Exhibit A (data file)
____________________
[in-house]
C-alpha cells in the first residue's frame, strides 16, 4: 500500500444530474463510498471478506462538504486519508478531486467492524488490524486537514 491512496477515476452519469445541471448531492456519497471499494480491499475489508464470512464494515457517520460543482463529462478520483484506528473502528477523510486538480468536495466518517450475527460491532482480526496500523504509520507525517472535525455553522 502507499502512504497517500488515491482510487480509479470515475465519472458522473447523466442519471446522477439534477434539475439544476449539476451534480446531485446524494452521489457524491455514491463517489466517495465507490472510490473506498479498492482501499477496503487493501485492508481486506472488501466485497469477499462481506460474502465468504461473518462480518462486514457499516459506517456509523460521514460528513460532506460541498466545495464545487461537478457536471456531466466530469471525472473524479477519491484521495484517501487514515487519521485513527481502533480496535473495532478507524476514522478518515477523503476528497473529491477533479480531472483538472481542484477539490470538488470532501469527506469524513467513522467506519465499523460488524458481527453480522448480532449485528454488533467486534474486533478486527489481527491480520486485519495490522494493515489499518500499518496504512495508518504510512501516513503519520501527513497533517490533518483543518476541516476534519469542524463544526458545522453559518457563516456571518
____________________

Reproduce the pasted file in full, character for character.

[in-house]
C-alpha cells in the first residue's frame, strides 16, 4: 500500500444530474463510498471478506462538504486519508478531486467492524488490524486537514 491512496477515476452519469445541471448531492456519497471499494480491499475489508464470512464494515457517520460543482463529462478520483484506528473502528477523510486538480468536495466518517450475527460491532482480526496500523504509520507525517472535525455553522 502507499502512504497517500488515491482510487480509479470515475465519472458522473447523466442519471446522477439534477434539475439544476449539476451534480446531485446524494452521489457524491455514491463517489466517495465507490472510490473506498479498492482501499477496503487493501485492508481486506472488501466485497469477499462481506460474502465468504461473518462480518462486514457499516459506517456509523460521514460528513460532506460541498466545495464545487461537478457536471456531466466530469471525472473524479477519491484521495484517501487514515487519521485513527481502533480496535473495532478507524476514522478518515477523503476528497473529491477533479480531472483538472481542484477539490470538488470532501469527506469524513467513522467506519465499523460488524458481527453480522448480532449485528454488533467486534474486533478486527489481527491480520486485519495490522494493515489499518500499518496504512495508518504510512501516513503519520501527513497533517490533518483543518476541516476534519469542524463544526458545522453559518457563516456571518